CF : Are you mainly concerned with aesthetic repairs or is it also the mechanical and electrical ? I imagine you must clean everything.

Rene : I rewire the chandeliers, you make one arm, then they are all the same. Sometimes I find the chandelier without electricity, so I am obliged to wire, some products are from the beginning of the 19th century, where they used fabric wrapped cables. You must be careful. If you don’t change them, you will burn the house down!

CF : There can’t be many of these old chandeliers left nowadays, it’s a hundred and twenty years ?

Rene : I often find them in Paris. I order, then receive; the problem is to find the old pieces. For example, I have a Baccarat chandelier with a missing bowl. I need to find an old one. You can buy new ones, but I need an old one. I go to the ‘Marché Puces’ (flea market) in the suburbs of Paris, where there are lot of boutiques and old shops. I know a woman who has a lot a lot of parts. She is terrible because she knows what she has. For a bowl she asks 500 euros, I say please that’s too expensive. She is terrible; she is not very gentle. My friend told me to go to her, she is a chain smoker and will throw you out of her shop if you say something that irritates her or if you dare to disagree!

CF : How old is she?

Rene : 80 years old but she hasn’t lost her brain.

CF ; That is the beauty of your work, it’s  not sterile.

Rene : I entered her shop and there were a collection of bowls, I picked them up to look, ‘ Don’t Touch ‘ she screamed! But I want to buy it ? It’s not a reason don’t touch!.

Rene : I don’t advertise either in the paper or on the internet it’s all word of mouth. Every Monday there is an antiques market in front of the workshop / shop, I have small stall and people see streetlamps, chandeliers and when they ask me if I have anything bigger, I bring them here. And you ask why did I choose Nice? It’s because I was born here. Nothing here has changed. It’s always been the same.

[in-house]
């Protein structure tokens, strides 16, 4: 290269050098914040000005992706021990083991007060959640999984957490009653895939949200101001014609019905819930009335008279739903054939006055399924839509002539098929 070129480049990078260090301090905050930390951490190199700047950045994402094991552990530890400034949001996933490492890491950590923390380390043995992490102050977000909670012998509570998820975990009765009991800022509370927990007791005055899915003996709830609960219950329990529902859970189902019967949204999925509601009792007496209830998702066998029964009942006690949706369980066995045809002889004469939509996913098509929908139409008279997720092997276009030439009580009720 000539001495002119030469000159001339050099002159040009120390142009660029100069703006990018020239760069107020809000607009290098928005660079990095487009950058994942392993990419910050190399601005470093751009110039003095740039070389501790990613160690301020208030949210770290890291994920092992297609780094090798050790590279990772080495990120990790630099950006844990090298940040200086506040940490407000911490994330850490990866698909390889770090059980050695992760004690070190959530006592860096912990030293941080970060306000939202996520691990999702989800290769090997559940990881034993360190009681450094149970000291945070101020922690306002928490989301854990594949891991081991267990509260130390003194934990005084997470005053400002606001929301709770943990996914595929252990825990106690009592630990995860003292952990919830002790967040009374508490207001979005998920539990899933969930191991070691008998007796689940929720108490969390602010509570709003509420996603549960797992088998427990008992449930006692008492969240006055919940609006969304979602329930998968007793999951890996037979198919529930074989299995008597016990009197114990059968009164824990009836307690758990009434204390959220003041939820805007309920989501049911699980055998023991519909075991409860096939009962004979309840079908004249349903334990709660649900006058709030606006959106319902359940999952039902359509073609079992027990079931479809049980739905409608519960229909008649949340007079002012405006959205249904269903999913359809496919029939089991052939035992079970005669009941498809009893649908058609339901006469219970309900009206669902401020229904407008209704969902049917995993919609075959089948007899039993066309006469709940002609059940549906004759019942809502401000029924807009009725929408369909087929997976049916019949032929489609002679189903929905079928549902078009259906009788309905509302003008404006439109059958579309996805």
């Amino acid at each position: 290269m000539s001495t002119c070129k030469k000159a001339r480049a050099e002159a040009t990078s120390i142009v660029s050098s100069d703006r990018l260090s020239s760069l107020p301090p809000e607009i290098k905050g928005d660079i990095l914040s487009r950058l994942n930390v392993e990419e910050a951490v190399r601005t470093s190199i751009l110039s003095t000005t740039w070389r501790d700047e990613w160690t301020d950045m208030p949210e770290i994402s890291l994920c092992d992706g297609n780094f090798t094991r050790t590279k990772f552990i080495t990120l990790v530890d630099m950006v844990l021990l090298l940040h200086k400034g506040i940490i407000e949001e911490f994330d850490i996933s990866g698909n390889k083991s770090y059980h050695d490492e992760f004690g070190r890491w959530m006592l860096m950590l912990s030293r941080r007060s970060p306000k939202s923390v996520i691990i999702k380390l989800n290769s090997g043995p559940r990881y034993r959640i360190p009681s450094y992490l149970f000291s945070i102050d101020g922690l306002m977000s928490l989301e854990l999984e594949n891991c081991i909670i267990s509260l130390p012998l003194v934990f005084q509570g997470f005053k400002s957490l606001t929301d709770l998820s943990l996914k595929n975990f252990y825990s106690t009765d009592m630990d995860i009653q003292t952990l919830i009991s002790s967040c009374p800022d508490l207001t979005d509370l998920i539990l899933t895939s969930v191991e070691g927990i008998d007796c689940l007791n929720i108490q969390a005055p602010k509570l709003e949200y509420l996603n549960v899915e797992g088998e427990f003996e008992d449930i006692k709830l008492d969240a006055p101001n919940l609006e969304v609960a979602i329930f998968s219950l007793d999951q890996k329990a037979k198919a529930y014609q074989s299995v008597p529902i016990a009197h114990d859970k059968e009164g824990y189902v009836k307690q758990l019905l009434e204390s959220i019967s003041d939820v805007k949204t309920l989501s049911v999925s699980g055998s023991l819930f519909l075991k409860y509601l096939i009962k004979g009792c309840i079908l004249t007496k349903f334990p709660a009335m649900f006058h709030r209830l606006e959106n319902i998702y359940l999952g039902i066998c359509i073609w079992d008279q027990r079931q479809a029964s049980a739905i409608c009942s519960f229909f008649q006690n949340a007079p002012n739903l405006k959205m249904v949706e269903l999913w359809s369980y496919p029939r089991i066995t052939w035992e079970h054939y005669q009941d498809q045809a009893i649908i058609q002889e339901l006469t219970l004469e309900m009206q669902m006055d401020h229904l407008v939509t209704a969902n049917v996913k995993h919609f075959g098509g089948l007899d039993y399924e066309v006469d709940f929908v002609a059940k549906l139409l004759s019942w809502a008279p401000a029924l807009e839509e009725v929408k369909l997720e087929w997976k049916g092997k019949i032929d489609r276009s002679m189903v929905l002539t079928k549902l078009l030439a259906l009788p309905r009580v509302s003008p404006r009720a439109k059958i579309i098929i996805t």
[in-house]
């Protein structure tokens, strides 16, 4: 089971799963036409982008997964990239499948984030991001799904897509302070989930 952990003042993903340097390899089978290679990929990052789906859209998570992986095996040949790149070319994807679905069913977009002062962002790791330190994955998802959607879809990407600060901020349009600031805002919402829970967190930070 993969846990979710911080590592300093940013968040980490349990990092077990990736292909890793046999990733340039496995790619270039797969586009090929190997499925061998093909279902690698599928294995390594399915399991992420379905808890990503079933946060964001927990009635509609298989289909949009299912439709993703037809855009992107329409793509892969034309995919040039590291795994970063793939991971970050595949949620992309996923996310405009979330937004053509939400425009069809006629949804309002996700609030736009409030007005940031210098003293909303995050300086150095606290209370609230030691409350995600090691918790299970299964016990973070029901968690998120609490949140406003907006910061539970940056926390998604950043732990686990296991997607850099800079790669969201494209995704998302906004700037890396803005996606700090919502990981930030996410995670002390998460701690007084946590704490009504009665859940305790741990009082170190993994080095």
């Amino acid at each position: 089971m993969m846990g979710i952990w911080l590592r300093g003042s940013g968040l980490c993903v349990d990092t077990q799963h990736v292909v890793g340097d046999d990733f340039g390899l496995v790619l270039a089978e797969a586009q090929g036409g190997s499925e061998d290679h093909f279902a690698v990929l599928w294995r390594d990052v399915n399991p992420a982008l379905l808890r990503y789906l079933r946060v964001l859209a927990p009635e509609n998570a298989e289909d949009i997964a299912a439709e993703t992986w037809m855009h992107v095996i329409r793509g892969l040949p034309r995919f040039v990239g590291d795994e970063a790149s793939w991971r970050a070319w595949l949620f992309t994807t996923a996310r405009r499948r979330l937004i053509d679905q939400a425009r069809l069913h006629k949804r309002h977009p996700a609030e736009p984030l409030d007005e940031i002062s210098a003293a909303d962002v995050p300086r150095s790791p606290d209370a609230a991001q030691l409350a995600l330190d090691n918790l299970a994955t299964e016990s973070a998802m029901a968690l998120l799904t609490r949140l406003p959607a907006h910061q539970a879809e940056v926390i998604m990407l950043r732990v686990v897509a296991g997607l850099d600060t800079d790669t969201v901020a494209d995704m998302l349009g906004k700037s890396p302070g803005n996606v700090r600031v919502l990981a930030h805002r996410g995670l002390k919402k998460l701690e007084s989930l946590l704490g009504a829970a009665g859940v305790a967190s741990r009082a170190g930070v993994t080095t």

CF : I noticed you have some beautiful ornate street lighting, if I was the local authority, I would want to get in contact with you.

Rene : These came from the local council in the first place ! The mayor of Nice decided to change all the streetlamps. He was the son of an earlier long-serving mayor of the town, Jean Médecin, but he was corrupt and fled to Uruguay rather than be arrested. He only came back to France to die! When I found out that the streetlights were going to be changed for these horrible plastic balls  (shown in photo right) I couldn’t believe it, so I bought them all! I have some in my workshop, in basements of my friends, some at an old barn in the countryside. I restore them and clean them, there is no comparison to what we have now, they speak of our town more than a plastic ball can ever do. I am always being asked for them, which is lucky as I have a whole city worth of lights to sell!

Rene lives above his 15th century showroom / workshop in something akin to an Aladdin’s cave of art and design. I think it was the first time in a while that I hadn’t seen anything in a space that wasn’t bought in Ikea.

Product life spans are shortening, spare parts are something from a bygone era – remember when your phone battery ran out you could just buy another! Something surely has to change!

 I guess the message here is that, in this climate crisis, with our senses being constantly barraged with advertisements telling us to consume ever more products, we could sometimes look to the past to fulfil our design desires.

With the ‘right to repair bill’ just coming into law we should celebrate the fact that with the right design and re cycling approach, we could have something that will be good for at least another 100 years, as some of these beautiful pendants are.

Versace Sofa (below)



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You can contact Chris at “‘Architecture is the masterly, correct and magnificent play of masses brought together in light. Our eyes are made to see forms in light; light and shade reveal these forms; cubes, cones, spheres, cylinders or pyramids are the great primary forms which light reveals to advantage; the image of these is distinct and tangible within us without ambiguity’ ” — Le Corbusier. 'Vers une architecture' [Towards a new Architecture] (1923)